Just what Wall Street trader Jonathan Katz always wanted: a slice of the action.
Katz, who deals with hedge funds on weekdays, will handle pastrami and turkey on weekends this NFL season as a partner in Kosher Sports Inc., which will operate a pair of kosher food carts in Giants Stadium, in East Rutherford, N.J., during Giants and Jets game. The teams’ home season starts Sunday, Sept. 7, with the Giants hosting the St. Louis Rams.
The kiosk-on-wheels, which was completting negotiations this week to offer sandwiches and knishes and a pickle-on-a-stick and soft drinks, will be the first kosher vendor at Giants Stadium in recent memory. "Everyone else has it," Katz says. By everyone, he means Yankee Stadium and Shea Stadium in New York City, as well as ballparks in such cities as Baltimore, Cleveland and Phoenix. "It’s all over the country."
Why has it taken so long in metropolitan New York, which has the country’s largest Jewish community?
"Nobody pursued it," Katz says. So he brought his proposal to Giants Stadium. "They thought it’s a great idea."
The number of kosher-observant fans at the local NFL games "absolutely" warrants a kosher cart, Katz says, pointing out that fans are barred from bringing individual food packages into NFL stadiums under post-9-11 security regulations.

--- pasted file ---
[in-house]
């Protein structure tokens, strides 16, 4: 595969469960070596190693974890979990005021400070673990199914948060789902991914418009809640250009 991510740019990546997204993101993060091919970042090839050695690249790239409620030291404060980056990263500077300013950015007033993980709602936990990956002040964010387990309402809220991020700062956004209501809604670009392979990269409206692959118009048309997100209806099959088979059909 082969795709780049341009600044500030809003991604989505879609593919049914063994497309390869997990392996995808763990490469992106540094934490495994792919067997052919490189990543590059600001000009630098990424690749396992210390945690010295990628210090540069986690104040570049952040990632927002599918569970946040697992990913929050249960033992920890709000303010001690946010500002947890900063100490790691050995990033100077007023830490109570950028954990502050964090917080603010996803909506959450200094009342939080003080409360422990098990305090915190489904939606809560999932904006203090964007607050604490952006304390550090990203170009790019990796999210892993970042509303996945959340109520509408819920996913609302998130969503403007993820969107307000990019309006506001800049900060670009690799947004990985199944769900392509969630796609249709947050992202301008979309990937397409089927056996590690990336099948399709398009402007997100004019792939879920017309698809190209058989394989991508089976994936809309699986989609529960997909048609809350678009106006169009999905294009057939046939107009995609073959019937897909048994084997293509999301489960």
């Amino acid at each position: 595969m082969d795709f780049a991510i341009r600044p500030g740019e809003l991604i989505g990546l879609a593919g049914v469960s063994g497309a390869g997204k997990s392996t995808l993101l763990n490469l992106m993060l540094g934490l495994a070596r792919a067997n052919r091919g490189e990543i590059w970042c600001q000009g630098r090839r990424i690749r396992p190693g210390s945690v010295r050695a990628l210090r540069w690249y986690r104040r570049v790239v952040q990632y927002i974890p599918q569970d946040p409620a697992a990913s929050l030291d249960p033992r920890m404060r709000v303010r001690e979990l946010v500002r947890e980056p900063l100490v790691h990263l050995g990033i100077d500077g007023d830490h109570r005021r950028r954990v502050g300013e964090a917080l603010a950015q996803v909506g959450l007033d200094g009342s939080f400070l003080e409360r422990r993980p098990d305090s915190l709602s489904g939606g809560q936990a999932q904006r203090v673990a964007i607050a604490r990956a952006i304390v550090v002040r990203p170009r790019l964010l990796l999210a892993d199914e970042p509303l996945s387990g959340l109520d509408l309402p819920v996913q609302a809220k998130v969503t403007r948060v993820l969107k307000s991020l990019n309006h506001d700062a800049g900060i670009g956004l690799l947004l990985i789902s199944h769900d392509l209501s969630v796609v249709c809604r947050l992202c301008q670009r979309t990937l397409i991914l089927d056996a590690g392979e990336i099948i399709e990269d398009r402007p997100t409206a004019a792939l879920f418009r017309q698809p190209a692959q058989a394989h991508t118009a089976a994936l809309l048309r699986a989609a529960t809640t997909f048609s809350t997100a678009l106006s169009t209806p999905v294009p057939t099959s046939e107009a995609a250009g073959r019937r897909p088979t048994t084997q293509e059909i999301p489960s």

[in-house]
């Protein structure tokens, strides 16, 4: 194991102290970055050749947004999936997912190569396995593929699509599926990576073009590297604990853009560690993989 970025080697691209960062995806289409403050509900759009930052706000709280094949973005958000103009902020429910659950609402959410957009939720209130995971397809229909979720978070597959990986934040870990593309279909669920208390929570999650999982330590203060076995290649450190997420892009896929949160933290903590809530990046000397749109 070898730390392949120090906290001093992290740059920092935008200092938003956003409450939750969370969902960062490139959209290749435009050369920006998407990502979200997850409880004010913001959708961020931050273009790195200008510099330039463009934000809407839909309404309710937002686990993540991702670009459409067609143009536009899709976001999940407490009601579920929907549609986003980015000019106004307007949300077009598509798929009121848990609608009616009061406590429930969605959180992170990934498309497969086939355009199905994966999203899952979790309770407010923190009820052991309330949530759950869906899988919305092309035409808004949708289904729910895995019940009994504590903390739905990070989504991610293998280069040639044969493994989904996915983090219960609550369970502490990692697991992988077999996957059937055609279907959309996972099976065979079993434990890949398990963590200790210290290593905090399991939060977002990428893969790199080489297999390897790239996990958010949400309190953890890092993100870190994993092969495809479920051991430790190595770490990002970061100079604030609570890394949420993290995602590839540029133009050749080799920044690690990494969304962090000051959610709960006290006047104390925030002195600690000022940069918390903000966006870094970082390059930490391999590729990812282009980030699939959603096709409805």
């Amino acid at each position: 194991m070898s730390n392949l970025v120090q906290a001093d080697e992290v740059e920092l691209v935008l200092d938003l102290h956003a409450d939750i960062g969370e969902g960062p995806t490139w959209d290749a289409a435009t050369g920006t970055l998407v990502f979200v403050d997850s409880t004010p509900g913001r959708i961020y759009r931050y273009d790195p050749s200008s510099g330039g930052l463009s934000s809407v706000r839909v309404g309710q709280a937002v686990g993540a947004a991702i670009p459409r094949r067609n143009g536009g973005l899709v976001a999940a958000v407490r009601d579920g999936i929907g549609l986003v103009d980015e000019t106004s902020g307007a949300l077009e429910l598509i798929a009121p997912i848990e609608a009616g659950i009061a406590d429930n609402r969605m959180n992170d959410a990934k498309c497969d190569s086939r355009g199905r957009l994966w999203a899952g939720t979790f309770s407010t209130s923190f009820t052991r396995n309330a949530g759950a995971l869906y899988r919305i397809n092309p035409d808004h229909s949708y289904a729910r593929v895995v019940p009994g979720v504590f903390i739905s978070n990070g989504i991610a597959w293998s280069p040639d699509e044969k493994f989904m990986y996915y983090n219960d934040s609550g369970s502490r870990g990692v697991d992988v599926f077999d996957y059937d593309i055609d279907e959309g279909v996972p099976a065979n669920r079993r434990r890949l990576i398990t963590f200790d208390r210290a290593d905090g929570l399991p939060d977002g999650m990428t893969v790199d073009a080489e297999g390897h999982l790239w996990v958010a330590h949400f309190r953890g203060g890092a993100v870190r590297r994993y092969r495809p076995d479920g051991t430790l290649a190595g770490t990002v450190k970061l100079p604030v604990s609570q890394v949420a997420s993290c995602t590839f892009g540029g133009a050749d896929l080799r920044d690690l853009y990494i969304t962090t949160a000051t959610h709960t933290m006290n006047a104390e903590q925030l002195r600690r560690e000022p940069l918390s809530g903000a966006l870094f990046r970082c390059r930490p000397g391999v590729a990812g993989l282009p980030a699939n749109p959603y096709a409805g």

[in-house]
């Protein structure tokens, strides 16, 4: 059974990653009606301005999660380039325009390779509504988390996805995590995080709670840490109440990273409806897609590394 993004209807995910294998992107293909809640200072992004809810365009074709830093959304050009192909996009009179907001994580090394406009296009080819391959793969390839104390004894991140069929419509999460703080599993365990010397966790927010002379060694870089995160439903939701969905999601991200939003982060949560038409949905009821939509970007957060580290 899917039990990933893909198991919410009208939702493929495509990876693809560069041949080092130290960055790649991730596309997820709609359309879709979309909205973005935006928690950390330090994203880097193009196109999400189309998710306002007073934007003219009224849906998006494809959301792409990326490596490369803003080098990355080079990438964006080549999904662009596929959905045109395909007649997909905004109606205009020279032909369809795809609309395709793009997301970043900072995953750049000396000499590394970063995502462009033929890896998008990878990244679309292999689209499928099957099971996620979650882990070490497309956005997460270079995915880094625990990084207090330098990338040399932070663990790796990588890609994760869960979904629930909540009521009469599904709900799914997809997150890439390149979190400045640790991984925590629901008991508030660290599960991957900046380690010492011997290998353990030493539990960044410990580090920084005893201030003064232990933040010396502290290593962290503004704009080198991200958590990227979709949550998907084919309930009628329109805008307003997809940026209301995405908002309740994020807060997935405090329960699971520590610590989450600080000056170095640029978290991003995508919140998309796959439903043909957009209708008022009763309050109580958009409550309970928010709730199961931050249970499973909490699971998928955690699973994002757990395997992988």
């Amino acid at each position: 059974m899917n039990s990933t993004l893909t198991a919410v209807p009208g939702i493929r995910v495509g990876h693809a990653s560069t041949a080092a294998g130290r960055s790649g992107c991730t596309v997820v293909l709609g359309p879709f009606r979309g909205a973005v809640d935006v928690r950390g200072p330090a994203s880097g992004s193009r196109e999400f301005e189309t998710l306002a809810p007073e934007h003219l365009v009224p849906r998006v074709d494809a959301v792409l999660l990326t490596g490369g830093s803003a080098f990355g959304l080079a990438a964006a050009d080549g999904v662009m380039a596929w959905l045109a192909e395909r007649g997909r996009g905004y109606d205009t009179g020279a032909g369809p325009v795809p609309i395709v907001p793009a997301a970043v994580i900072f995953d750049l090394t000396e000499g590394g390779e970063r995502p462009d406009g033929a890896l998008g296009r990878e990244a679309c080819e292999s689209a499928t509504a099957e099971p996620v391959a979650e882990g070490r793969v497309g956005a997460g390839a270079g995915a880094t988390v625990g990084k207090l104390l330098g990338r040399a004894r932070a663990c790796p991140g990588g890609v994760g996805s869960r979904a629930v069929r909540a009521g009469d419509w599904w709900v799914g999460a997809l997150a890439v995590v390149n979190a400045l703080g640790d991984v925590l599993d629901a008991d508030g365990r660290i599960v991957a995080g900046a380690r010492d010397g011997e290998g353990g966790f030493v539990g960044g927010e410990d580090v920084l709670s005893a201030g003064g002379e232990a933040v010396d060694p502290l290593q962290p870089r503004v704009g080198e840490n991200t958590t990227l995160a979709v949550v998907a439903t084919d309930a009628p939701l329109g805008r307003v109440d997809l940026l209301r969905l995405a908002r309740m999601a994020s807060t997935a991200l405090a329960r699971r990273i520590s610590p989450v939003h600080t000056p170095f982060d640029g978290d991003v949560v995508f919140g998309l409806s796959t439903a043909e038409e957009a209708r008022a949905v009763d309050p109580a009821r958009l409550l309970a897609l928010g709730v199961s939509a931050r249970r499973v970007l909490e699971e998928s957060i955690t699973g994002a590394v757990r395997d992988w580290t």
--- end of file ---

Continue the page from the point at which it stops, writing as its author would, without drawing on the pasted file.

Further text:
The kiosks’ pre-packaged food (the cart is slated to appear at nearby Continental Airlines Arena during NHL and NBA games) will be under the kashrut supervision of the Rabbinical Board of Bergen County. A washing station for the blessing on bread will be provided.
In addition to the regular Sunday games, the kiosk will be open at two Monday night games and a Sunday night contest; it will be closed during three games scheduled on yom tov this season, on Rosh HaShanah, Sukkot and Simchat Torah. It will be open for the post-season playoffs, "if there are games" at the stadium.
Katz, who lives in Englewood, N.J., is a Jets season ticket holder. This season, at work at the kiosk, he won’t be able to watch his team. "I’ll have to give the ticket to somebody," he says.